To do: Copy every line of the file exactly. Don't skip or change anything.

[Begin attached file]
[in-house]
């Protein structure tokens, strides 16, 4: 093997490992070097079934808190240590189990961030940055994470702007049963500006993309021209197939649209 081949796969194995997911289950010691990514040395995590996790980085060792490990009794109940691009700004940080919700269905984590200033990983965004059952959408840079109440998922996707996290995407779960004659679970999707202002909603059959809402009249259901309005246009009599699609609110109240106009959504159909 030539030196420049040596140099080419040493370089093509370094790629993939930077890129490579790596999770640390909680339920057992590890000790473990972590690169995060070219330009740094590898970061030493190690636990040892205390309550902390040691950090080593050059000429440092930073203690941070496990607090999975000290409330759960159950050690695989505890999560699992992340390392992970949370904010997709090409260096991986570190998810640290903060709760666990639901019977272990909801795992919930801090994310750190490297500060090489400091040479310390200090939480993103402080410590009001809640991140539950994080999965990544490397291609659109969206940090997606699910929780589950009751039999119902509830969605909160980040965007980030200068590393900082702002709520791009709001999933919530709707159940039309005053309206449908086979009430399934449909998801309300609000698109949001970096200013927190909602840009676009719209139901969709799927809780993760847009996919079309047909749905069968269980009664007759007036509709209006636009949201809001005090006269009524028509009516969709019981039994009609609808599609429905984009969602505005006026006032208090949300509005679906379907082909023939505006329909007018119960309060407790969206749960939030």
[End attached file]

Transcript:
[in-house]
């Protein structure tokens, strides 16, 4: 093997490992070097079934808190240590189990961030940055994470702007049963500006993309021209197939649209 081949796969194995997911289950010691990514040395995590996790980085060792490990009794109940691009700004940080919700269905984590200033990983965004059952959408840079109440998922996707996290995407779960004659679970999707202002909603059959809402009249259901309005246009009599699609609110109240106009959504159909 030539030196420049040596140099080419040493370089093509370094790629993939930077890129490579790596999770640390909680339920057992590890000790473990972590690169995060070219330009740094590898970061030493190690636990040892205390309550902390040691950090080593050059000429440092930073203690941070496990607090999975000290409330759960159950050690695989505890999560699992992340390392992970949370904010997709090409260096991986570190998810640290903060709760666990639901019977272990909801795992919930801090994310750190490297500060090489400091040479310390200090939480993103402080410590009001809640991140539950994080999965990544490397291609659109969206940090997606699910929780589950009751039999119902509830969605909160980040965007980030200068590393900082702002709520791009709001999933919530709707159940039309005053309206449908086979009430399934449909998801309300609000698109949001970096200013927190909602840009676009719209139901969709799927809780993760847009996919079309047909749905069968269980009664007759007036509709209006636009949201809001005090006269009524028509009516969709019981039994009609609808599609429905984009969602505005006026006032208090949300509005679906379907082909023939505006329909007018119960309060407790969206749960939030």